Still, 'Dan in Real Life' remains a bittersweet slice of romantic whimsy that's worth savoring. It also represents the latest step in the continued evolution of Carell into a true leading man, and gives Binoche her best role since her Oscar-winning turn in 'The English Patient.' Together, they generate believable, warm chemistry in service to a simple story that's very well told. 'Dan in Real Life' may indeed be a "small" movie, but in refusing to betray its innate respect for love between ordinary people, it wins big.
'Dan in Real Life' is presented in 1080p/AVC MPEG-4 video, framed at 1.78:1 (slightly opened up from its theatrical aspect ratio of 1.85:1). It's a visually simple and direct film, but rendered nicely -- though not quite perfectly -- on Blu-ray.
Befitting a new release, 'Dan in Real Life' is super-clean, and film grain is minimal. The film's color palette is awash with warm browns, and most primaries are muted. If this transfer has a major fault, it's that the orange-amber glow is overdone, with a slight oversaturation that lessens realism and detail (even close-ups of skintones lack the kind of fine texture of the best high-def). There is also a bit of heat to the contrast, and I wish the whites had been toned down just a notch.
Otherwise, 'Dan in Real Life' looks quite pleasing. Depth is robust, and the transfer is never less than razor-sharp. Typical of a Disney release, edge enhancement is not an issue. This is also a very solid encode, there are no artifacts, chroma noise or major defects to report.
'Dan in Real Life' may not be absolutely top-tier high-def, but it's still a four-star affair all the way.
Disney offers up uncompressed PCM 5.1 Surround audio (48kHz/24-bit) for 'Dan in Real Life,' along with English, French, and Spanish Dolby Digital 5.1 Surround dubs (all 640kbps) and subtitle options. The film's sound design is too reserved, however, to truly exploit the capabilities of the high-res audio format.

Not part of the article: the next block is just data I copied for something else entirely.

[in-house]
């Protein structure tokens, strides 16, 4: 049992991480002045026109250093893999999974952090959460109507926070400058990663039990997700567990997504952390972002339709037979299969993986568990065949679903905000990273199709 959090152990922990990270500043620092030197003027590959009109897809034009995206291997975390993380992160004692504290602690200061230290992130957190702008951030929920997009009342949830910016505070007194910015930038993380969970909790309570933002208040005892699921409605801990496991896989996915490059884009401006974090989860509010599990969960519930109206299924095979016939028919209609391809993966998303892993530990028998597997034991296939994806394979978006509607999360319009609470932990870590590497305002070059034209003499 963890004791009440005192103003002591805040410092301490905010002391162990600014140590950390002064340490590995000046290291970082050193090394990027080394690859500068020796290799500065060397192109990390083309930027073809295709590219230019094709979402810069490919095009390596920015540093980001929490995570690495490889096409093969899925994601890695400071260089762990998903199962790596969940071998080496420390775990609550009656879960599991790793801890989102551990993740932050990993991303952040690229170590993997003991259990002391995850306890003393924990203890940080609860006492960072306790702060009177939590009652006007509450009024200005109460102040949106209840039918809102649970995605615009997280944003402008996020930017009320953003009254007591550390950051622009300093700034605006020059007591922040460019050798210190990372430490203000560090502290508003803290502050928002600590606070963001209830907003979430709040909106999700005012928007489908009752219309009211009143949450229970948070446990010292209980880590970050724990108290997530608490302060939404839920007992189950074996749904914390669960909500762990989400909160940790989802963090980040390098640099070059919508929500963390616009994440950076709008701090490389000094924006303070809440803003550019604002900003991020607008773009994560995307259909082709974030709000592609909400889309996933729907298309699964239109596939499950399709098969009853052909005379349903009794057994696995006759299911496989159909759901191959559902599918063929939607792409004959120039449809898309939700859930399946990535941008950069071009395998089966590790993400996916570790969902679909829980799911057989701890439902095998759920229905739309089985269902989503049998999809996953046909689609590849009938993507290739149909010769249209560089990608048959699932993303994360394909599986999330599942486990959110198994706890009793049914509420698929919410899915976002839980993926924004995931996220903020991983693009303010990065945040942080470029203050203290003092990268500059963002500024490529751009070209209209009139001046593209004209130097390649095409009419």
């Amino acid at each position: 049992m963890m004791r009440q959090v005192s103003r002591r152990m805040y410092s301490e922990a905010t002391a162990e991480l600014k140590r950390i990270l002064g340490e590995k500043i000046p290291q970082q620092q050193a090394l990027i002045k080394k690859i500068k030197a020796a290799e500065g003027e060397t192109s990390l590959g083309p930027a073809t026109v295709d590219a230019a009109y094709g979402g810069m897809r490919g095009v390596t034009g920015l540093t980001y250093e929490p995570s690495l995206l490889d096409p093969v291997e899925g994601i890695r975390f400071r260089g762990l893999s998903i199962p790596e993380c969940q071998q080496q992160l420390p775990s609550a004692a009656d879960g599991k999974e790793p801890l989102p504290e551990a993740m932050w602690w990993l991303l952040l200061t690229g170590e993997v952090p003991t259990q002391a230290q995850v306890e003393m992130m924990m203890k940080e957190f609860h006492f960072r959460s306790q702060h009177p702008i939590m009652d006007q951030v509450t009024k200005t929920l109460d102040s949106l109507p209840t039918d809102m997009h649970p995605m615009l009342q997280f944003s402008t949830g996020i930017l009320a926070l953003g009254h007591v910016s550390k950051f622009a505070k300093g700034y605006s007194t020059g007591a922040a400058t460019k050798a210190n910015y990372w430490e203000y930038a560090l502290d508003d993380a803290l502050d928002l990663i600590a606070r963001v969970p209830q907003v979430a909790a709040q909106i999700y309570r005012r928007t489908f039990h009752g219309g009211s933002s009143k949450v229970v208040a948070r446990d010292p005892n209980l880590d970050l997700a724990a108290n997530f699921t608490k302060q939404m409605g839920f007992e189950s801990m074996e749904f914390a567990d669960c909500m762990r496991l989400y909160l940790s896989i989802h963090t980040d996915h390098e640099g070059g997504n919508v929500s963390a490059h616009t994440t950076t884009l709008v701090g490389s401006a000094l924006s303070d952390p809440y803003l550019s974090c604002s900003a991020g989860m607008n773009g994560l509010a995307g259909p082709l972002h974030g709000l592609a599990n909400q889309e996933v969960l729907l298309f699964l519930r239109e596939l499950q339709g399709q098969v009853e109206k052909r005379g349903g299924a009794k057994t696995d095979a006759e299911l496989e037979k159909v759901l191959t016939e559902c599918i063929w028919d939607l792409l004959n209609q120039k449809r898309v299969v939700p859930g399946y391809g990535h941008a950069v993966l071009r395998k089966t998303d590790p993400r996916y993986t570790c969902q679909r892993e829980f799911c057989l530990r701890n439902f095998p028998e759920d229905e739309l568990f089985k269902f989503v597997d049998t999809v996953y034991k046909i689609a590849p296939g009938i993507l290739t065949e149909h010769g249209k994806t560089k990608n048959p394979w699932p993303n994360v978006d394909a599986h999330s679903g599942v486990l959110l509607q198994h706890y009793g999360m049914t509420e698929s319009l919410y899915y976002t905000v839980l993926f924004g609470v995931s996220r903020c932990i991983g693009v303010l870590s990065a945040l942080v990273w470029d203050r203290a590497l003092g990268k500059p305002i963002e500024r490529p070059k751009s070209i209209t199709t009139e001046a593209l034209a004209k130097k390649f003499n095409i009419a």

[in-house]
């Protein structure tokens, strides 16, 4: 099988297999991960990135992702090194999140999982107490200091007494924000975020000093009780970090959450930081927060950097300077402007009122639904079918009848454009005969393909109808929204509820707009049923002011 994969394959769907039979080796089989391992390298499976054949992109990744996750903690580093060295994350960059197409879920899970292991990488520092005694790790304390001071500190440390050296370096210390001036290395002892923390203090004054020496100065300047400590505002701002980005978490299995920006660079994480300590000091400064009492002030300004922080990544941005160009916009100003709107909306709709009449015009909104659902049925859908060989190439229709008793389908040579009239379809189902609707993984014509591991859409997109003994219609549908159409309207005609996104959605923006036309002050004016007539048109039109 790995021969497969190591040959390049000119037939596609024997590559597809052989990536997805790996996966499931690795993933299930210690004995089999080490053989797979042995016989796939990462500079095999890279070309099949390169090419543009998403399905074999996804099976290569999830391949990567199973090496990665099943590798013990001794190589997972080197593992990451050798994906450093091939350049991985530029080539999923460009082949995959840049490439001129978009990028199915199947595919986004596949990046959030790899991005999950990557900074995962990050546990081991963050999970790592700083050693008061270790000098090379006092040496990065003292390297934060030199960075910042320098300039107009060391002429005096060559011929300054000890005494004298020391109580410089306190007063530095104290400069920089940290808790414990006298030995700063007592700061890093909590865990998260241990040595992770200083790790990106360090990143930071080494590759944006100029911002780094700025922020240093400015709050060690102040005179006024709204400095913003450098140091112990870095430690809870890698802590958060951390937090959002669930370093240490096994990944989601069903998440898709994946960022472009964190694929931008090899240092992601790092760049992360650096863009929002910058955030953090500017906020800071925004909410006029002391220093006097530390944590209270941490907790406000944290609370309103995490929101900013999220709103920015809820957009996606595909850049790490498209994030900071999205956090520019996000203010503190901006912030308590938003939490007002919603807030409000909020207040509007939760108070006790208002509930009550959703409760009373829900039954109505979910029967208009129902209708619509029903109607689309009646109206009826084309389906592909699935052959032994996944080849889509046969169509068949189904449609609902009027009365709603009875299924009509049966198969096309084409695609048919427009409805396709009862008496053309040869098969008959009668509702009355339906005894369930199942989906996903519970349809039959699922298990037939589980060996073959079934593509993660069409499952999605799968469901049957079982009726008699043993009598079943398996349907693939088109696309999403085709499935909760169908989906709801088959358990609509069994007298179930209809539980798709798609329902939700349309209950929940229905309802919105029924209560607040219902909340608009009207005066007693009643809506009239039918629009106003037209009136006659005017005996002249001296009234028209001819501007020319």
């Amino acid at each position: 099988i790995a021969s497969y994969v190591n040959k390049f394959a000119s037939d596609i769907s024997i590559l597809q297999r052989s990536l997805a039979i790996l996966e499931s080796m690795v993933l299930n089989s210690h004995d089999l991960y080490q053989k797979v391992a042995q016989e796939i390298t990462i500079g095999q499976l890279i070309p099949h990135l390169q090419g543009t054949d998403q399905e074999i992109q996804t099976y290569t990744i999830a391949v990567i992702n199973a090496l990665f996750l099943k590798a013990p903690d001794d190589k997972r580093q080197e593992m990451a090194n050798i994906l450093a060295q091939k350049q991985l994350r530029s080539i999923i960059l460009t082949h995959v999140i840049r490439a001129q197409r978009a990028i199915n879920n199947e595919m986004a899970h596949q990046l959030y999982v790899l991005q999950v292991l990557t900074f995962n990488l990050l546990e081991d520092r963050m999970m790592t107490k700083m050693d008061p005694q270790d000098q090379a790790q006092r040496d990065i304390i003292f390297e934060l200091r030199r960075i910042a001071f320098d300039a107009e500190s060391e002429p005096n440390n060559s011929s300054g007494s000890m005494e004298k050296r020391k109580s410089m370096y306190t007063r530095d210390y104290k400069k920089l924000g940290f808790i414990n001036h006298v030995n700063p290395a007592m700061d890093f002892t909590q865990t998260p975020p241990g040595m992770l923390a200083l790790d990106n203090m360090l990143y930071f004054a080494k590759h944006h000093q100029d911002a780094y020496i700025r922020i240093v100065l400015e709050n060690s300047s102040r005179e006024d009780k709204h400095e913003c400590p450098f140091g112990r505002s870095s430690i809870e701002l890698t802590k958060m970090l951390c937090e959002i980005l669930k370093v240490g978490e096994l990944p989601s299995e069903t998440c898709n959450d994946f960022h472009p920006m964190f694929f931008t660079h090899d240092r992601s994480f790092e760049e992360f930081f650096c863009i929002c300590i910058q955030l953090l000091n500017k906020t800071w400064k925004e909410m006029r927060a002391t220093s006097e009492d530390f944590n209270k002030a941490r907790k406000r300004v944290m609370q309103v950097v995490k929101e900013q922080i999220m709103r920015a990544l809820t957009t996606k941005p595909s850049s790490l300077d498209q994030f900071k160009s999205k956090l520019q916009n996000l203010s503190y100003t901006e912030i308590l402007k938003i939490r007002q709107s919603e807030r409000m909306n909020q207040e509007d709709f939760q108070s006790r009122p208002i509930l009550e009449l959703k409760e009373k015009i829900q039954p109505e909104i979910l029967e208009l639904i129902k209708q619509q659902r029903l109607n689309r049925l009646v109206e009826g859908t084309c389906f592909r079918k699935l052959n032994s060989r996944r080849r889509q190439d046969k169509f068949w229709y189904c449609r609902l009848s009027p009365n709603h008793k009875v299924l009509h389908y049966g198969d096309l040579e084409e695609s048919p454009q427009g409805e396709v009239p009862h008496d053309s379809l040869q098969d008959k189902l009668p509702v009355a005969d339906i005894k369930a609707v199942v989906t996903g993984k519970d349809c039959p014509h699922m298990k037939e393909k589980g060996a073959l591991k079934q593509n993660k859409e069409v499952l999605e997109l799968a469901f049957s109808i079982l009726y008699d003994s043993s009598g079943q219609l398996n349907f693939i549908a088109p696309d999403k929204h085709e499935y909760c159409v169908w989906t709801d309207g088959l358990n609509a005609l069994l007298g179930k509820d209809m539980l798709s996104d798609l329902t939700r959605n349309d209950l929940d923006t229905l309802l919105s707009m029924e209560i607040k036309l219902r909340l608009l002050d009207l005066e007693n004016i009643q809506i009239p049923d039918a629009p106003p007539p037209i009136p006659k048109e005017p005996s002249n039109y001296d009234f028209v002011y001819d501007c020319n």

Granted, 'Dan in Real Life' is an intimate comedic drama, but that doesn't mean it had to be so front-heavy. Surrounds are conspicuous by their absence -- even the playful uses of music and outdoor locations are rarely exploited. Even a bit of prominent bleed would have been welcome, but no luck.
However, if considered as a stereo mix with a center channel thrown in for good measure, 'Dan in Real Life' sounds pleasing enough. There is a nice vibrancy to dynamic range (at least for a dialogue-driven movie), with polished integration of bass, music, and effects. Dialogue is clean and well-rooted in the center, and is indeed perfectly balanced with the rest of the mix.
While there is nothing to truly recommend 'Dan in Real Life' as audio demo material, in terms of what it is, it does the job very well indeed.
'Dan in Real Life' is hitting Blu-ray day-and-date with the standard-def DVD version, and both share matching line-ups of extras. It's a nice package, one that looks spiffy on Blu-ray, with just about all of the materials presented in 1080p/i/AVC MPEG-4 video. (Subtitle options on the video-based extras includes English, French and Spanish.)
'Dan in Real Life' is a romantic comedy that bucks convention and doesn't pump up the melodrama for cheap effect. It also lacks the big belly laughs and more biting humor of most previous Steve Carell films, however, so don't expect another '40 Year-Old Virgin.' This Blu-ray release is perfectly nice. The video looks sharp, the audio is simple but well done, and there are plenty of enjoyable extras. 'Dan in Real Life' is probably not a must-own, but it's certainly worth a look.